Adrenaline Responsiveness in Mild Hypertension: No Evidence for Altered β-Adrenoceptor Sensitivity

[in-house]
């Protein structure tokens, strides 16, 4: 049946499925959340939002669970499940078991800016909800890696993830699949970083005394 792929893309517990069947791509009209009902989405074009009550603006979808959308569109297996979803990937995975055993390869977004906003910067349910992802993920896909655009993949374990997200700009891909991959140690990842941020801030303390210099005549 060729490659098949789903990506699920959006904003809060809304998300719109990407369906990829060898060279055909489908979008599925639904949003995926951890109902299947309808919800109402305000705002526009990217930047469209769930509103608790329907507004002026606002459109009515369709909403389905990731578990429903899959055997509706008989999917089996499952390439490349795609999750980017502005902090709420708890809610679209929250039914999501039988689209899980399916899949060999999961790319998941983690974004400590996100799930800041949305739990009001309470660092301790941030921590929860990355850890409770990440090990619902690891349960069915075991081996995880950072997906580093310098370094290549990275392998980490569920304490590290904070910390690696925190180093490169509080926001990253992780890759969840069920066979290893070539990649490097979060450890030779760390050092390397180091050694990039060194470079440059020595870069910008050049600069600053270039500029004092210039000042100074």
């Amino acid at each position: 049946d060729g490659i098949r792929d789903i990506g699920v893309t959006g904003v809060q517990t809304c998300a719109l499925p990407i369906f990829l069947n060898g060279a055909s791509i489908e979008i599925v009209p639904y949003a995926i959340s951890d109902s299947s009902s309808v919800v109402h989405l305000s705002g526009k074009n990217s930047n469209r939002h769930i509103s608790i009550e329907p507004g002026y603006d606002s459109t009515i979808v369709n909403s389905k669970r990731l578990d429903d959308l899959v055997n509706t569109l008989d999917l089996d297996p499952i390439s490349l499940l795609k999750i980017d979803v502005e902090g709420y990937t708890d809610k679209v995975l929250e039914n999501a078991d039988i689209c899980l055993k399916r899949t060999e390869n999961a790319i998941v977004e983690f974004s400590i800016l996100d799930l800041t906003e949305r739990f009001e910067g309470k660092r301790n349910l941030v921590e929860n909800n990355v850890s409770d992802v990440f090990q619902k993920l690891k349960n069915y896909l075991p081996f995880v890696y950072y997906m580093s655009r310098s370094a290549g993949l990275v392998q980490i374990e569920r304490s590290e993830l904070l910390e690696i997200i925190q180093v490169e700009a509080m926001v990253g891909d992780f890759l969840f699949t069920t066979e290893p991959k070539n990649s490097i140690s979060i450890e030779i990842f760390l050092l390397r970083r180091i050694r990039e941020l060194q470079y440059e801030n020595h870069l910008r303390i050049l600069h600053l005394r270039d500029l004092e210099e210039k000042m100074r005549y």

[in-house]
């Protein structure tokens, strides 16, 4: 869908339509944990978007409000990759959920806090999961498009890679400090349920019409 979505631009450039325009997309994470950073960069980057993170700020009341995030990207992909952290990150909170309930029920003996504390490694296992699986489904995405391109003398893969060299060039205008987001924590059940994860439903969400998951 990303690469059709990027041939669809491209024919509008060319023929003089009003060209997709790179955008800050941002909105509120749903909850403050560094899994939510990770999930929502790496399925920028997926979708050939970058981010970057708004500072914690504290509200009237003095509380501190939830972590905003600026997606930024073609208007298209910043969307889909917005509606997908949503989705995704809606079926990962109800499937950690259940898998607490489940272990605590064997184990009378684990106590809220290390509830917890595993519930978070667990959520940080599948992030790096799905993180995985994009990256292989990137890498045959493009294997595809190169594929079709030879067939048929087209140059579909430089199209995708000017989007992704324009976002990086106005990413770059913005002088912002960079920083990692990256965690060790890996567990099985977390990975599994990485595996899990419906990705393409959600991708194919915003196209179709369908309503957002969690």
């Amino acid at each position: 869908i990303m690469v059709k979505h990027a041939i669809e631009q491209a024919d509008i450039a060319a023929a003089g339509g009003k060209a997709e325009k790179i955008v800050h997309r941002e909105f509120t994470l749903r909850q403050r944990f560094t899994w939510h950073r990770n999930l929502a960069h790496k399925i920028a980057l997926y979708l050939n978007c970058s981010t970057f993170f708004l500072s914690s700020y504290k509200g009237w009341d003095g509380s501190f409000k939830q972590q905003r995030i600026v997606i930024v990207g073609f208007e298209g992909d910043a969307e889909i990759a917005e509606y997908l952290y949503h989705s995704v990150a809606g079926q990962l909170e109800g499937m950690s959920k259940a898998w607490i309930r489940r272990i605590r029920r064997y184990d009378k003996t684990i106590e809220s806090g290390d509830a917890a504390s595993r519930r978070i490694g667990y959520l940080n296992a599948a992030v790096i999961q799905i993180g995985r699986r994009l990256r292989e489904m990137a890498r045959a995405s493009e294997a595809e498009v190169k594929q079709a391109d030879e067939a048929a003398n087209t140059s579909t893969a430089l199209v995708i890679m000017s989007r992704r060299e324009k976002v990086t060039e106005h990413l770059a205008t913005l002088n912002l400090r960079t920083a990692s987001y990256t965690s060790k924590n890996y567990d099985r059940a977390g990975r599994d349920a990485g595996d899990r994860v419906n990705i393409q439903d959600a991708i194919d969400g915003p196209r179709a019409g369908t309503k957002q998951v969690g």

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The effects of circulating adrenaline on cardiovascular function were studied in 14 subjects (mean age, 36.5 years; range, 19-46 years) with mild hypertension and in 14 normotensive controls, matched for age and sex. Adrenaline was infused i.v. in step-wise increasing doses (0.1, 0.2, 0.4, and 0.8 nmol/kg/min). Cardiovascular responses were evaluated by echocardiography and noninvasive blood pressure measurements. Noradrenaline, adrenaline, potassium, and cyclic adenosine monophosphate (cAMP) were determined in venous plasma. Systolic and diastolic blood pressure responses to adrenaline were similar in both groups. Adrenaline increased myocardial contractility and stroke volume, but less so in the hypertensive patients. Cardiac output was increased in the hypertensive patients at rest, but the signs of increased myocardial contractility disappeared during adrenaline infusion, most likely because of a reduced myocardial compliance. Increased heart rate and systemic vascular resistances were displayed by the hypertensive patients at all adrenaline concentrations studied, but the responses were similar in both groups. The adrenaline-induced decreases in potassium and increases in cAMP were also similar in both groups. The increases in myocardial contractility and in heart rate are compatible with an increased arousal in mild hypertension at rest. Mild hypertension does not appear to be associated with alterations of β2-adrenoceptor sensitivity, and the findings do not support that adrenaline is involved in the pathogenesis of primary hypertension.

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